King's Lynn Youth Organisations

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Kings Lynn Information:

Kings Lynn Location: Norfolk, East Anglia, England, UK.

Postcode for Kings Lynn: PE30

Kings Lynn Dialling Code: 01553

Kings Lynn Population: 42,800 (Census 2011)

Ordnance Survey Map Reference for Kings Lynn: TF62390

Initially identified as Lynn or Lin (and later as Bishop's Lynn), the busy town of Kings Lynn in Norfolk was in the past one of the most important sea ports in Britain. It presently has a population of around 43,000 and lures in quite a large number of visitors, who head there to soak in the background of this memorable place and also to delight in its many great sightseeing attractions and entertainment possibilities. The name of the town comes from the Celtic word for "lake or pool" and indicates the fact that this place used to be engulfed by a significant tidal lake.

Kings Lynn is placed at the southern end of the Wash in East Anglia, that noticable chunk out of England's east coast where in 1215, King John supposedly lost all his gold treasures. He had been entertained by the landowners of Lynn (as it was named at this time), then a thriving port, but as he went westwards toward Newark, he was trapped by an unusual high tide and the treasures were lost forever. Very soon after that, King John died of a surfeit of peaches (or lampreys) based on which account you read. Today King's Lynn is a natural hub, the hub for business between the Midlands and the eastern counties, the train terminus of the London, Cambridge, Ely main line, and also the bridge which joins 'high' Norfolk extending towards the city of Norwich in the east, with 'low' Norfolk, the flat fenlands and marshes to the south of the Wash.

Kings-lynn-river-great-ouseThe royal associations of King's Lynn are more potent presently as compared to the days of King John. Just a few kilometres toward the north-east is Sandringham, a prime tourist attraction and one of the Queen's private estates. King's Lynn itself sits largely on the east bank of the estuary of the muddy, wide River Great Ouse. Most of the roads next to the Great Ouse, in particular the ones around the the historic St Margaret's Church, remain pretty much the same as they were a couple of hundred years ago.

If you're looking for a focal point in the town then it will be the famous Tuesday Market Place into which King Street leads, this is especially true in recent times ever since the Corn Exchange has been remodeled into a major entertainment centre. A lot of the buildings and houses around the Tuesday Market Place are Victorian or even earlier than this. These buildings include the awesome Duke's Head Hotel, erected in 1683, and a grade II listed building since 1951, the Corn Exchange (1854) and the Globe Hotel (originally built in 1650).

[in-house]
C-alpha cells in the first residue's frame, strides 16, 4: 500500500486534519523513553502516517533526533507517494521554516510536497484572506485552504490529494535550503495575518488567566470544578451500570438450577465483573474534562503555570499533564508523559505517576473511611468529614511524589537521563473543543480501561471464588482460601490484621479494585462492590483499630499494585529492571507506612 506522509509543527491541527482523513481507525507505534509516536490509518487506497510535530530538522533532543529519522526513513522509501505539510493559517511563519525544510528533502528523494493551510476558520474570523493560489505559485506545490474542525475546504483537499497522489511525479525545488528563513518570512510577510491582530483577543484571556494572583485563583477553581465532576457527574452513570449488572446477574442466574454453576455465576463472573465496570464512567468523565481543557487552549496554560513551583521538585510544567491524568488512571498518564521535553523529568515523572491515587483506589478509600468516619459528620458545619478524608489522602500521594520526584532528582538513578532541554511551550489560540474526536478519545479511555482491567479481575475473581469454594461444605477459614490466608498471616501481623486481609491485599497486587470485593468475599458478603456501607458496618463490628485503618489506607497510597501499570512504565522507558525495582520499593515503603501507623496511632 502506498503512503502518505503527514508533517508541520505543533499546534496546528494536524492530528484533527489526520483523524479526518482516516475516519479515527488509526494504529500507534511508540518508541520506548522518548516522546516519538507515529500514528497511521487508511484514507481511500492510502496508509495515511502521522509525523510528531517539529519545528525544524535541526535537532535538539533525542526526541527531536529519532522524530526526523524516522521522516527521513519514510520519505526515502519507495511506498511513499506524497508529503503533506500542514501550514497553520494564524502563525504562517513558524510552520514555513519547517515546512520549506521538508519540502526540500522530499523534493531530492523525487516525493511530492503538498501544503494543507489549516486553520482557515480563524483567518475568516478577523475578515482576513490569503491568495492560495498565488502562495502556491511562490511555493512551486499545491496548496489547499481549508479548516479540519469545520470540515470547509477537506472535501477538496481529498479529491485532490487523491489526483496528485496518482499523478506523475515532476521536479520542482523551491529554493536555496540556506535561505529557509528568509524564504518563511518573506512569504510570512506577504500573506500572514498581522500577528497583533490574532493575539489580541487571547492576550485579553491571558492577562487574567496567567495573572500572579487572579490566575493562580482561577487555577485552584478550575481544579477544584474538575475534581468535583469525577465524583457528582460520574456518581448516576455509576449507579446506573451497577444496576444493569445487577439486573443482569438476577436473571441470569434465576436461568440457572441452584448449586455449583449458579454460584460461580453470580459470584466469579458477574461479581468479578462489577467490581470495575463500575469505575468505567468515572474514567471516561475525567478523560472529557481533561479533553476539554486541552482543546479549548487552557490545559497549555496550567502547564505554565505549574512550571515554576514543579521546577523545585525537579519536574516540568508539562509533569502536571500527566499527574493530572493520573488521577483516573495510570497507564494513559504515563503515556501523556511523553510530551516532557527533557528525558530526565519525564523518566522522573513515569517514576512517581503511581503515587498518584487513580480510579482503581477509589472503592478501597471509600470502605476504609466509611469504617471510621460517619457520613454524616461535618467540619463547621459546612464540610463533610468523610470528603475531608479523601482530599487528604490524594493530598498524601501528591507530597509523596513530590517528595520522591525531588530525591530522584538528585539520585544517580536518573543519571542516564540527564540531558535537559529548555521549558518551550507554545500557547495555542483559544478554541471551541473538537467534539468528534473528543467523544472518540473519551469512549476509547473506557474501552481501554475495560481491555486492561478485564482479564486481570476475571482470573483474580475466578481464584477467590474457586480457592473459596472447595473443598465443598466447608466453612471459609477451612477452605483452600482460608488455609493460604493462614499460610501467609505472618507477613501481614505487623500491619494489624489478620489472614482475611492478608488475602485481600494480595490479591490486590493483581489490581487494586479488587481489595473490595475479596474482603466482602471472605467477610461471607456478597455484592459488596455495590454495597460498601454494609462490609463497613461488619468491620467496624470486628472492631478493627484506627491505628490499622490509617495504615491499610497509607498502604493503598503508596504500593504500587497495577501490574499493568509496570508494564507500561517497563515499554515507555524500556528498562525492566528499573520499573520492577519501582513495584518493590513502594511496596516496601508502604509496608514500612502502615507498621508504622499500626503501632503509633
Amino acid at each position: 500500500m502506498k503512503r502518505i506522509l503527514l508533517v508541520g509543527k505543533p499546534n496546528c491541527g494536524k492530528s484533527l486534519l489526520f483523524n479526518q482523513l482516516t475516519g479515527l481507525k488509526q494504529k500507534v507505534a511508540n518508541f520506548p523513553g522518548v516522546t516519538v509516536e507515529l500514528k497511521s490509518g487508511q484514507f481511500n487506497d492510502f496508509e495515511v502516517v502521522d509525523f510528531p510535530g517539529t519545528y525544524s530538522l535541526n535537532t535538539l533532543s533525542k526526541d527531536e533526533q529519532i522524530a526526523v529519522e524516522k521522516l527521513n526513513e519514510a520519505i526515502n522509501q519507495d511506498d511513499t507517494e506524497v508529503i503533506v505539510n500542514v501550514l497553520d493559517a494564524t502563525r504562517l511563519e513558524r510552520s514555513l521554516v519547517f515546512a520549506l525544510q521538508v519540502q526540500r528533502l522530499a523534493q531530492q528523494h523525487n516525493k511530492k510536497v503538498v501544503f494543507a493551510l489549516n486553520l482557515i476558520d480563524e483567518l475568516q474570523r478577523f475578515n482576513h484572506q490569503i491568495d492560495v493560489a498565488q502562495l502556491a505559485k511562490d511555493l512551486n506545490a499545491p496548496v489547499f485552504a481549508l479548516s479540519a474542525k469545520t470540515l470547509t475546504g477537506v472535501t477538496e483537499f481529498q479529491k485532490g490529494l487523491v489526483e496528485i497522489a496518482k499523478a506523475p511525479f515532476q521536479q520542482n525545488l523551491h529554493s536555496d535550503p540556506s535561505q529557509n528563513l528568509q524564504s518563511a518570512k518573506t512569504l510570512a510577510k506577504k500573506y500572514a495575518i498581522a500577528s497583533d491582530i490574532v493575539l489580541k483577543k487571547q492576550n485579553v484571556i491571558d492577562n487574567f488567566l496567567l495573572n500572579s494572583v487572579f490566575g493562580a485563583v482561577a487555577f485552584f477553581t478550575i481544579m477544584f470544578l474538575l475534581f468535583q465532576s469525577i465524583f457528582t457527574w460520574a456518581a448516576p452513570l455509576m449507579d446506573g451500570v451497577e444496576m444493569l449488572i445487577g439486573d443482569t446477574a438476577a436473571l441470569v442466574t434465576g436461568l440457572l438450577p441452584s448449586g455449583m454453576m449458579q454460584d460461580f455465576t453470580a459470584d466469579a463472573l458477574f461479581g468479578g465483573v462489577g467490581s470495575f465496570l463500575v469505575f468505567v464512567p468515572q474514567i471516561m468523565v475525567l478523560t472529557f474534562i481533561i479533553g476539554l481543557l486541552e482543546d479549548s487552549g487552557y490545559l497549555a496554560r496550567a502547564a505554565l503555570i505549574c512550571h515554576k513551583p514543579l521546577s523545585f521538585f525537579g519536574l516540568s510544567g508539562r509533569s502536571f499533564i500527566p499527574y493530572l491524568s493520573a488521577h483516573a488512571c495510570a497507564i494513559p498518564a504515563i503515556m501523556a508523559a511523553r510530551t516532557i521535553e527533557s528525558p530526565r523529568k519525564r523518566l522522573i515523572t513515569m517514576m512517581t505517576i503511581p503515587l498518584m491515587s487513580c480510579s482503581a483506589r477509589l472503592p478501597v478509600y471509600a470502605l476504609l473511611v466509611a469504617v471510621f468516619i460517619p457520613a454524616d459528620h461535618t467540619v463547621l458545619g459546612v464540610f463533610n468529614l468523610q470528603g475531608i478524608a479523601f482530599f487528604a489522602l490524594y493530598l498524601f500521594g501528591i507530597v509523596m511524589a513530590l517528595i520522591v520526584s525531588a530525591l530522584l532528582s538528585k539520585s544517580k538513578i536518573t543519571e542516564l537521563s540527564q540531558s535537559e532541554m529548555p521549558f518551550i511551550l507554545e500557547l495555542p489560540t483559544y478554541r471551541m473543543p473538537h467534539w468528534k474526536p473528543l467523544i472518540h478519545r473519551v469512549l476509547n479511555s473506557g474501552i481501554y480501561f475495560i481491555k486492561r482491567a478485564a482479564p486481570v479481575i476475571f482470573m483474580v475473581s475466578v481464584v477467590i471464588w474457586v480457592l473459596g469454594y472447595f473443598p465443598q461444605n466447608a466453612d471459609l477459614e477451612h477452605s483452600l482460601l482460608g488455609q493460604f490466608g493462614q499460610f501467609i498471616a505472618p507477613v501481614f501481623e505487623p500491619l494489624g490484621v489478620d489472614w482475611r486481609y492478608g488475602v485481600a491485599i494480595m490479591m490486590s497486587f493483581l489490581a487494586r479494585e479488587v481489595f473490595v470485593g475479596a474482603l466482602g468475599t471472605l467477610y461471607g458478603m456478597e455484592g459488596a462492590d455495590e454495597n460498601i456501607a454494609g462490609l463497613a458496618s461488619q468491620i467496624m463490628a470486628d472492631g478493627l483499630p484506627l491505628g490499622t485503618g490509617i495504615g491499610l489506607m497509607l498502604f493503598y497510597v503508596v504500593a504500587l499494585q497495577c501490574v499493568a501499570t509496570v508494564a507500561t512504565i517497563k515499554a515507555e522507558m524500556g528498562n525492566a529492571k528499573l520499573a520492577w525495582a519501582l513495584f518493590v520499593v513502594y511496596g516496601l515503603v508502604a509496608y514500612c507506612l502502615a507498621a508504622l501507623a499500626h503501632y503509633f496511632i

A History of King's Lynn Norfolk - In all probability at first a Celtic community, and undoubtedly settled in the Saxon period it was indexed just as Lun in the 1086 Domesday Book, and owned by Bishop Almer of Elmham. The town only became known as King's Lynn during the 16th C, and had initially been known as Bishop's Lynn (and simply Lynn previous to that), the Bishop's element of the name was allocated as it was at that time owned by a Bishop, who founded a Benedictine priory there in the late 11th century, and it was this Bishop who first allowed the town the right to hold a weekly street market in 1101. It was furthermore at approximately this time period that the first Church of St Margaret was erected.

The town ultimately grew to be a very important commerce hub and port, with goods like salt, grain and wool shipped out via the port. By the arrival of the fourteenth century, it was among the primary ports in Britain and much business was done with members of the Hanseatic League (Baltic and Germanic merchants), and the Hanseatic Warehouse being erected for them in the late fifteenth century.

The town suffered a couple of huge calamities in the 14th century, firstly in the form of a great fire which wiped out much of the town, and secondly with the Black Death, a horrific plague which resulted in the the loss of around fifty percent of the town's residents in the period 1348 and 1349. In 1537, at the time of Henry the 8th, Bishop's Lynn was taken over by the monarch instead of a bishop and it was subsequently called King's Lynn, the year after the King also closed down the Benedictine Priory as part of his Dissolution of the Monasteries (1536 to 1541).